The Archive occupies what was formerly the Australian Institute of Anatomy, at the edge of the Australian National University in the nation’s capital city – the “bush capital.” The building was completed in 1930, as one element in the city’s original grand plan – that of American architect and landscape architect, Walter Burley Griffin, an acolyte of Frank Lloyd Wright and the Prairie School of American design. For the Institute of Anatomy, the Federal Capital Commission called on a leading Australian architect, Walter Hayward Morris. His brief was to create a fitting home for the anatomical collection of a noted scientist, Sir Colin MacKenzie.
When the National Film and Sound Archive was created in 1984, it moved into the building. The archive’s functions had until then been handled by two other Australian institutions: the National Library and the National Archives.
Now heritage-listed, the NFSA’s home is a building of Late 20th Century Stripped Classical style and has some of the finest examples of Australian Art Deco design. Those include simplified, modern echoes of ancient Greek and Roman architecture, such as a symmetrical façade and classical columns.
The approach to the facility is a short flight of wide red-granite stairs leading to a front entrance between blue, yellow, and green tiled panels inspired by Aboriginal bark paintings of frilled-neck lizards and boomerangs. Aboriginal art also informs the marble floor within the entrance. Many motifs of Australian animals are scattered around the facility: goannas on capitals, frilled lizards on door surrounds, wombats in roundels, and, on pilasters, plaster castings of kookaburras, tree kangaroos, koalas, wombats, and platypuses.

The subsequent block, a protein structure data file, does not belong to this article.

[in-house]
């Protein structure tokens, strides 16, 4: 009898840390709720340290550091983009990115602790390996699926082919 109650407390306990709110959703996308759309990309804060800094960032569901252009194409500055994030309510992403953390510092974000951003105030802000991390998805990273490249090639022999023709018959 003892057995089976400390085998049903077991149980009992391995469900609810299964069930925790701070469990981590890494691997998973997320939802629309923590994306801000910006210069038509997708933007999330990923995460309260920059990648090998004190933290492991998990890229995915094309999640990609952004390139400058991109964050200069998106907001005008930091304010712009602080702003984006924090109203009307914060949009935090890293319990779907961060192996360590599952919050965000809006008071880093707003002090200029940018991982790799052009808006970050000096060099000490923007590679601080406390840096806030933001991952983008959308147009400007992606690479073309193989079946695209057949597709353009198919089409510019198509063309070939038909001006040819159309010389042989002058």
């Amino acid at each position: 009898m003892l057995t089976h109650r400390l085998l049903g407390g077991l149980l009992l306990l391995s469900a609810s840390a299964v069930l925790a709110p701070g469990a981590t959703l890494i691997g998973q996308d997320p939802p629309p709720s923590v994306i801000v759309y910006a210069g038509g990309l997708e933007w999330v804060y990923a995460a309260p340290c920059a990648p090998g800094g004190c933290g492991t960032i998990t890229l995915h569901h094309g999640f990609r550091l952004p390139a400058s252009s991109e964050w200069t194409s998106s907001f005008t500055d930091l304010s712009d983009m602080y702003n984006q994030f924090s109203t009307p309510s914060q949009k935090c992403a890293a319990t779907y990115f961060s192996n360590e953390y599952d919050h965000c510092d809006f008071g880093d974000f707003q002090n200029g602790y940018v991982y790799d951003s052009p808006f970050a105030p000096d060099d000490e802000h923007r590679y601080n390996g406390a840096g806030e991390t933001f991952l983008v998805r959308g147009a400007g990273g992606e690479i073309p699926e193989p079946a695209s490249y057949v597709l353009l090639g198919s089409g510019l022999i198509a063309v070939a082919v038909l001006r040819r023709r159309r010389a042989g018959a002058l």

Platypus designs appear throughout the building, as Sir Colin MacKenzie believed the ancient monotreme was the link between mammals, birds, and reptiles. It wasn’t, but the NFSA building reminds visitors of the link – at least, those who look up to a large, stained-glass skylight with stylized platypus.
Geometric Art Deco patterns are seen throughout the building – even in suspended lights, heating ducts, and air vents. Floors are laid with tiles and polished tallow wood. Along the walls are molded impressions of famous scientists, two made from death masks. MacKenzie’s ashes are behind a commemorative plaque.
Also prominent in the entrance’s floor and columns is black marble quarried from Acton Flats, a long stone’s throw away – the government department my dad worked for had its Christmas parties there until 1962, when the whole area was flooded to construct the first of the city’s now umpteen artificial lakes and ponds.
I remember well those annual gatherings in the rising summer heat of Decembers. We had running races. Each kid got a gift. Someone organized to bring in ponies.